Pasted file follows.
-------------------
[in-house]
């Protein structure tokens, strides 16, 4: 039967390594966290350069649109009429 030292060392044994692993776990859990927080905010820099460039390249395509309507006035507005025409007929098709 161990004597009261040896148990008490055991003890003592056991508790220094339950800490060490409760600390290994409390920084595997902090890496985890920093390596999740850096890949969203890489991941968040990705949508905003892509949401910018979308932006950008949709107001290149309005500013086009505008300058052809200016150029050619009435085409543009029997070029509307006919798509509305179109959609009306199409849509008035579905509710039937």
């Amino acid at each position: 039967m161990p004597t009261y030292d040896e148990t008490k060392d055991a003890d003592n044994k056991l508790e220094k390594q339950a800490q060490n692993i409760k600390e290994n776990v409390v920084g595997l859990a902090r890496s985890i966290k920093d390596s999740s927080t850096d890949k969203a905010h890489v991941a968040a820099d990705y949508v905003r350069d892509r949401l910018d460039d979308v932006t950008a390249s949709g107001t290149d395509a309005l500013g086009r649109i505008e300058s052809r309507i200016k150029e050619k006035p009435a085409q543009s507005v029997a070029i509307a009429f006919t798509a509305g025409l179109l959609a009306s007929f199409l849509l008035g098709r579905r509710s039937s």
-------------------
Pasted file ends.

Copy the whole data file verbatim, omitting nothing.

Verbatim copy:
[in-house]
């Protein structure tokens, strides 16, 4: 039967390594966290350069649109009429 030292060392044994692993776990859990927080905010820099460039390249395509309507006035507005025409007929098709 161990004597009261040896148990008490055991003890003592056991508790220094339950800490060490409760600390290994409390920084595997902090890496985890920093390596999740850096890949969203890489991941968040990705949508905003892509949401910018979308932006950008949709107001290149309005500013086009505008300058052809200016150029050619009435085409543009029997070029509307006919798509509305179109959609009306199409849509008035579905509710039937």
């Amino acid at each position: 039967m161990p004597t009261y030292d040896e148990t008490k060392d055991a003890d003592n044994k056991l508790e220094k390594q339950a800490q060490n692993i409760k600390e290994n776990v409390v920084g595997l859990a902090r890496s985890i966290k920093d390596s999740s927080t850096d890949k969203a905010h890489v991941a968040a820099d990705y949508v905003r350069d892509r949401l910018d460039d979308v932006t950008a390249s949709g107001t290149d395509a309005l500013g086009r649109i505008e300058s052809r309507i200016k150029e050619k006035p009435a085409q543009s507005v029997a070029i509307a009429f006919t798509a509305g025409l179109l959609a009306s007929f199409l849509l008035g098709r579905r509710s039937s």